answers from Salt Lake City on

My sister got pregnant with her first child. She actually gave the spern donor 2 opportunities to see the child. He didn't care. His family didn't care. She didn't list him on the birth certificate. He's 8 now and the spern donors girlfriend can't have children and found out he had a child out there somewhere. Seh convinced him to meet his child because she wanted to be a mother. My sister went to see a lawyer. She did not have to have the spern donor sign anything to terminate his rights because he never had anything to do with the child. She could have had his rights terminated a year after the child was born. I think your friend needs to get a laywer to see what her rights are. If the spern donor wants to be in that child's life, he has that right.


answers from Appleton on

It depends on the state this would happen and I suggest having a lawyer or at least consulting one. I am a single mother and my son's father pays support but has no involvement in my son's life. I have offerred him the option to sign away his rights during the pregnancy, he was denying it was his child at the time, after my son was born and recently. No amount of support is worth the pain and harm he will cause to my son by being involved as he pleases. My son is now two and his father has seen him for one day. My son has also gone through extensive surgeries and has been hospitalized at the Children's Hospital and his father was too busy fishing. I am unable to take his rights away but thankfully during the custody and placement hearing I was granted sole custody and visitation is to take place as agreed so that it does not interfere with my son's normal life and activities. Given the lack of interest in his son and his own choice, not a financial or availability issue, to be part of his son's life I have looked into dissolving his parental rights. I can not do that on my own, but I will not allow my son to go to his dad's alone for even a weekend since he is a stranger and his father does not know or care about his medical issues. Its a difficult process. Has your friend discussed dissolving parental rights with the father? How does he feel? If he is willing to do so, lawyers may not need to be involved. I would tell her to call her county child support agency and discuss with them. It is free and they can guide her in the proper action. They should be able to answer if this can be done prior to giving birth to the child. I moved while pregnant because I was told that the baby was not a person until born therefore there were no legal issues with doing so prior to the birth. Good luck and let me know if you have more questions, I would be glad to share what I can. What state is she in? Wisconsin has online resources she can research as well. Good luck!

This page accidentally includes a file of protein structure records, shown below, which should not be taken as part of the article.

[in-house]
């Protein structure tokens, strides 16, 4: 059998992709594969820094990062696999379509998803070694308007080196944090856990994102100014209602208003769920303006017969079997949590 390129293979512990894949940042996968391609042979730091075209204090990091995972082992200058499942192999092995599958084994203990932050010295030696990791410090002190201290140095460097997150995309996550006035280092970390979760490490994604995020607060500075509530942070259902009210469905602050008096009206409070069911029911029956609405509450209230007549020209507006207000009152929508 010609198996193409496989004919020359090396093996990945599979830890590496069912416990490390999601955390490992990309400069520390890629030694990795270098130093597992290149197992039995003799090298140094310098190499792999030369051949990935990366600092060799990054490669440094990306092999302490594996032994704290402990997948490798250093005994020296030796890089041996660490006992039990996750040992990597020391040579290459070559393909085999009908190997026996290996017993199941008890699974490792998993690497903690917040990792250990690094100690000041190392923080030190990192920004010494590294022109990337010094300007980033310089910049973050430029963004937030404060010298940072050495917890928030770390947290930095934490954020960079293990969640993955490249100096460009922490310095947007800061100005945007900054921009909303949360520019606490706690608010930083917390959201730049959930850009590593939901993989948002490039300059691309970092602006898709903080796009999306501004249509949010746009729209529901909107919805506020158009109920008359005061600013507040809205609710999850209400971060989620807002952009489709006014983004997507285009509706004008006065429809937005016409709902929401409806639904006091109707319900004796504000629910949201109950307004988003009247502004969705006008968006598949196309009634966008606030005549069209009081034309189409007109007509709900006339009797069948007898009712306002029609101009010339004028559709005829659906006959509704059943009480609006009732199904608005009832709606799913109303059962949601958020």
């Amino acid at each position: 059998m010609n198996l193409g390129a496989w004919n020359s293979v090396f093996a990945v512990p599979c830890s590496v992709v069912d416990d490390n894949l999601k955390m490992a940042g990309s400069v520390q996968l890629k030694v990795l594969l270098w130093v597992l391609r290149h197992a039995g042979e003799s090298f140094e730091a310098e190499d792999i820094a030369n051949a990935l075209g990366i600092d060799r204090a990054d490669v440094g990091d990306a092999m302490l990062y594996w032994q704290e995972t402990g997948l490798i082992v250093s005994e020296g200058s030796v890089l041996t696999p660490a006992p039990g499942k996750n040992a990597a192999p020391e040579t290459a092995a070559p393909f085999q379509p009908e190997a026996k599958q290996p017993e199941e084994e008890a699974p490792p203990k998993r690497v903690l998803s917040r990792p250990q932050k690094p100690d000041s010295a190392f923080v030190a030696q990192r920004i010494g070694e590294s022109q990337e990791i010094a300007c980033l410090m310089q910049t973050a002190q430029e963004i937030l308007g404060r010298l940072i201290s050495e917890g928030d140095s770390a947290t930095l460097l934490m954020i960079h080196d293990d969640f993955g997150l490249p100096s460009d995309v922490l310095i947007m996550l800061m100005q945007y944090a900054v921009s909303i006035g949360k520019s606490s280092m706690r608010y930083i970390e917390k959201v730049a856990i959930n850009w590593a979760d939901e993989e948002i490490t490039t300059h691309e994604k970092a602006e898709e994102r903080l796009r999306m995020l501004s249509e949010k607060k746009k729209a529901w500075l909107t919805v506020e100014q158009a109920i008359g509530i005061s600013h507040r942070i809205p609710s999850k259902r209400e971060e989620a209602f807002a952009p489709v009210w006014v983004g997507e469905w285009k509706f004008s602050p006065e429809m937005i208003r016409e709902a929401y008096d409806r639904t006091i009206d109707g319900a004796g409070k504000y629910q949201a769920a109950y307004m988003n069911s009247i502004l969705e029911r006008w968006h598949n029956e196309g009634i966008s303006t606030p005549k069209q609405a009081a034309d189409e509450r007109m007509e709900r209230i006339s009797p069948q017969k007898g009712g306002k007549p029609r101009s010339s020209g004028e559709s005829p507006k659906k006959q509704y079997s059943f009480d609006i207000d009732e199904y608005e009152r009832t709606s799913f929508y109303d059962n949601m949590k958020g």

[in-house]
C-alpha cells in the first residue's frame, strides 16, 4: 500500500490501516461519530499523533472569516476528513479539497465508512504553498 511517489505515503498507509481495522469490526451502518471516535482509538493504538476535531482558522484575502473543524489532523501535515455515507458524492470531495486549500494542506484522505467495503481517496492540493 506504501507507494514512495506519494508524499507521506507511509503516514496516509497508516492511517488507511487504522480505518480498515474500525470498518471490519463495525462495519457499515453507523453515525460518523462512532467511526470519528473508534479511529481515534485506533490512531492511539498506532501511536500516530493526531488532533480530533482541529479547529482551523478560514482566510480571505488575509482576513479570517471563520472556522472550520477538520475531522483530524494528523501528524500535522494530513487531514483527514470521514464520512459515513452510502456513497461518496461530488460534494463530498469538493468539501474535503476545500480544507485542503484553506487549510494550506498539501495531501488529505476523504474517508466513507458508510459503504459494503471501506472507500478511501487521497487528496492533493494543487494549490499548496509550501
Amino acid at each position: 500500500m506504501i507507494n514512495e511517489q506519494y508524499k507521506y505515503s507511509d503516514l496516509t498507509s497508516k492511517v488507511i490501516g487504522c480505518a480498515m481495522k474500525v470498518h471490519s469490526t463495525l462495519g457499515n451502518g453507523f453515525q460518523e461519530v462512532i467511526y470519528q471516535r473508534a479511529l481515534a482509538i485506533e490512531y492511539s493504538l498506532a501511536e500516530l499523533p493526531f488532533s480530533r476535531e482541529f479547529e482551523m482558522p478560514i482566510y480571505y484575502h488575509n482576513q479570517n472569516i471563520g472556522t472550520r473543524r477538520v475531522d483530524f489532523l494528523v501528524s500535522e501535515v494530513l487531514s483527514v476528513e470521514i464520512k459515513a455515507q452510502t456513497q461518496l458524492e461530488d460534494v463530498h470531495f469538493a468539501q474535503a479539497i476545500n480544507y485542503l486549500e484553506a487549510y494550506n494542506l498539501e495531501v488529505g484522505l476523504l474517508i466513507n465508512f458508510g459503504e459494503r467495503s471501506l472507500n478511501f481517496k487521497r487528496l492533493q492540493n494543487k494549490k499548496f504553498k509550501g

answers from Minneapolis on

What others have said is true: If she doesn't list him on the birth certificate, he will have to pursue her, and have the paternity testing done on his dime, and it will still need to be brought to court. He does not have any "parental rights" until a judge orders it in cases like this. It is a long, expensive process.

If she is getting any state aid, however, they will pursue him. And if the state is involved, and he wants to be in his child's life, there's not a whole lot that she can do to stop it because the courts assume that it is in the best interest of the child to have the mother AND father to support and raise the child. She should expect the whole process to take 6 months to a year.

Even if both parties agree that they want to have his parental rights terminated, a judge is VERY unlikely to agree to it, unless she has another man lined up to adopt the baby.

If she is Not getting state aid, and he pursues her, at that point she will need to get an attorney to help her through the process.

I recommend doing some more research on this man. See if he has a criminal record, find out who his family is, and do some research on them. My son's father is not in his life because he doesn't want to be....but if this man wants to be a father, she should absolutely give him the chance. I still cry sometimes over the fact that my son doesn't have a dad and I feel horribly sad for him and I feel very guilty that I didn't find a better man. He didn't do anything wrong, but for his whole life he will wonder "what is wrong with me?" "why didn't my dad love me?" A good dad is really the best thing in the world for a little boy. For sons without a dad, the rates of mental illness and aggression and criminal activity go WAY up. If she has a girl, she may think it wont matter much to not have a father, but there are many consequences for girls, too. Take a look at these sites on fatherless men and women:



answers from Nashville on

She should definitely get a lawyer to help protect her rights and the baby's rights.